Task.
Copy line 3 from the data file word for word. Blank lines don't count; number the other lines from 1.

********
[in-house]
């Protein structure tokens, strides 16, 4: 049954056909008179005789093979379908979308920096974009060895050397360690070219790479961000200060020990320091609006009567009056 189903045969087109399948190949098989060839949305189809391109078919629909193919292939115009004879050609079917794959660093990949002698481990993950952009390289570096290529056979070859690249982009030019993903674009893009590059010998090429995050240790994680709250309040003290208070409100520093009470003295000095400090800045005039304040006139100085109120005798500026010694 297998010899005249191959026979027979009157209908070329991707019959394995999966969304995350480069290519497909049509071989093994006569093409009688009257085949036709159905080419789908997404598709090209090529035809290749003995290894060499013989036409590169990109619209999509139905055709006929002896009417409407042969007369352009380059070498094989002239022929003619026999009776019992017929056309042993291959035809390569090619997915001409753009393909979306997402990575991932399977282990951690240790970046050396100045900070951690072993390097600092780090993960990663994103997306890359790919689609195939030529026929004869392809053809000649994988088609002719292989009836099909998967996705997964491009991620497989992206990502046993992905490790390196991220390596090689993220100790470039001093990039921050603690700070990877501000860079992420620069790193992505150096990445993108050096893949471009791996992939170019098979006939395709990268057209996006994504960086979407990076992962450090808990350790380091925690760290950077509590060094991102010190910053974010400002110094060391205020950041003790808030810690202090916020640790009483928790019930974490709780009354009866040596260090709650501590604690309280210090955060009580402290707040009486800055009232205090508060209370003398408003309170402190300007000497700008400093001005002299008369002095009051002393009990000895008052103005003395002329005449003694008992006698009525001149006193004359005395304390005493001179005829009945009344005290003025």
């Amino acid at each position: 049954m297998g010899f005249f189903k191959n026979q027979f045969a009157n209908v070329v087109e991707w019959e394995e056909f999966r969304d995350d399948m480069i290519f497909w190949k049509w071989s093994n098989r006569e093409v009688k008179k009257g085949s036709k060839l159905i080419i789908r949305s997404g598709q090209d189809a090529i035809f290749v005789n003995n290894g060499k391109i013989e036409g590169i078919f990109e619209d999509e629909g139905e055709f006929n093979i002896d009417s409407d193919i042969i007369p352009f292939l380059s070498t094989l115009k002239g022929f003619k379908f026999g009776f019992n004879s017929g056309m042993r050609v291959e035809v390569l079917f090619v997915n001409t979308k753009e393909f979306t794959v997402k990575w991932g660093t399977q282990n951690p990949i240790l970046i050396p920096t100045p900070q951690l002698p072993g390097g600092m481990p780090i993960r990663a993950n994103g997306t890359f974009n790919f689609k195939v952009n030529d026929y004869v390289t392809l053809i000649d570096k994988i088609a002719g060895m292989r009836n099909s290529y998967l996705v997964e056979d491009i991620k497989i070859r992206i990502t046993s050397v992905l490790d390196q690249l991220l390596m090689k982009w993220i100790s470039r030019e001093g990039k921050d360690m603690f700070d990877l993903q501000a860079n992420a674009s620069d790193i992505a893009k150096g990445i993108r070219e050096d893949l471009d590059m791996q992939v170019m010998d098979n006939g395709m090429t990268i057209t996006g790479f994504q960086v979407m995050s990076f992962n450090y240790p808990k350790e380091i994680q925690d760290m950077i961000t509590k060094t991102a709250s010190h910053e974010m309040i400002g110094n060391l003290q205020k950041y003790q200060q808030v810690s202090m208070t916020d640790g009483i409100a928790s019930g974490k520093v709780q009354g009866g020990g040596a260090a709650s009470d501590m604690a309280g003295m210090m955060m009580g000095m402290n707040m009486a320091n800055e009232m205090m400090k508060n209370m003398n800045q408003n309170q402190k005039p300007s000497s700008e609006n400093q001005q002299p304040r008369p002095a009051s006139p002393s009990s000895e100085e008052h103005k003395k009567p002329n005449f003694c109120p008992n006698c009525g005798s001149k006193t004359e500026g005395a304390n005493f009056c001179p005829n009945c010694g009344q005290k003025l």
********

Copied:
């Amino acid at each position: 049954m297998g010899f005249f189903k191959n026979q027979f045969a009157n209908v070329v087109e991707w019959e394995e056909f999966r969304d995350d399948m480069i290519f497909w190949k049509w071989s093994n098989r006569e093409v009688k008179k009257g085949s036709k060839l159905i080419i789908r949305s997404g598709q090209d189809a090529i035809f290749v005789n003995n290894g060499k391109i013989e036409g590169i078919f990109e619209d999509e629909g139905e055709f006929n093979i002896d009417s409407d193919i042969i007369p352009f292939l380059s070498t094989l115009k002239g022929f003619k379908f026999g009776f019992n004879s017929g056309m042993r050609v291959e035809v390569l079917f090619v997915n001409t979308k753009e393909f979306t794959v997402k990575w991932g660093t399977q282990n951690p990949i240790l970046i050396p920096t100045p900070q951690l002698p072993g390097g600092m481990p780090i993960r990663a993950n994103g997306t890359f974009n790919f689609k195939v952009n030529d026929y004869v390289t392809l053809i000649d570096k994988i088609a002719g060895m292989r009836n099909s290529y998967l996705v997964e056979d491009i991620k497989i070859r992206i990502t046993s050397v992905l490790d390196q690249l991220l390596m090689k982009w993220i100790s470039r030019e001093g990039k921050d360690m603690f700070d990877l993903q501000a860079n992420a674009s620069d790193i992505a893009k150096g990445i993108r070219e050096d893949l471009d590059m791996q992939v170019m010998d098979n006939g395709m090429t990268i057209t996006g790479f994504q960086v979407m995050s990076f992962n450090y240790p808990k350790e380091i994680q925690d760290m950077i961000t509590k060094t991102a709250s010190h910053e974010m309040i400002g110094n060391l003290q205020k950041y003790q200060q808030v810690s202090m208070t916020d640790g009483i409100a928790s019930g974490k520093v709780q009354g009866g020990g040596a260090a709650s009470d501590m604690a309280g003295m210090m955060m009580g000095m402290n707040m009486a320091n800055e009232m205090m400090k508060n209370m003398n800045q408003n309170q402190k005039p300007s000497s700008e609006n400093q001005q002299p304040r008369p002095a009051s006139p002393s009990s000895e100085e008052h103005k003395k009567p002329n005449f003694c109120p008992n006698c009525g005798s001149k006193t004359e500026g005395a304390n005493f009056c001179p005829n009945c010694g009344q005290k003025l």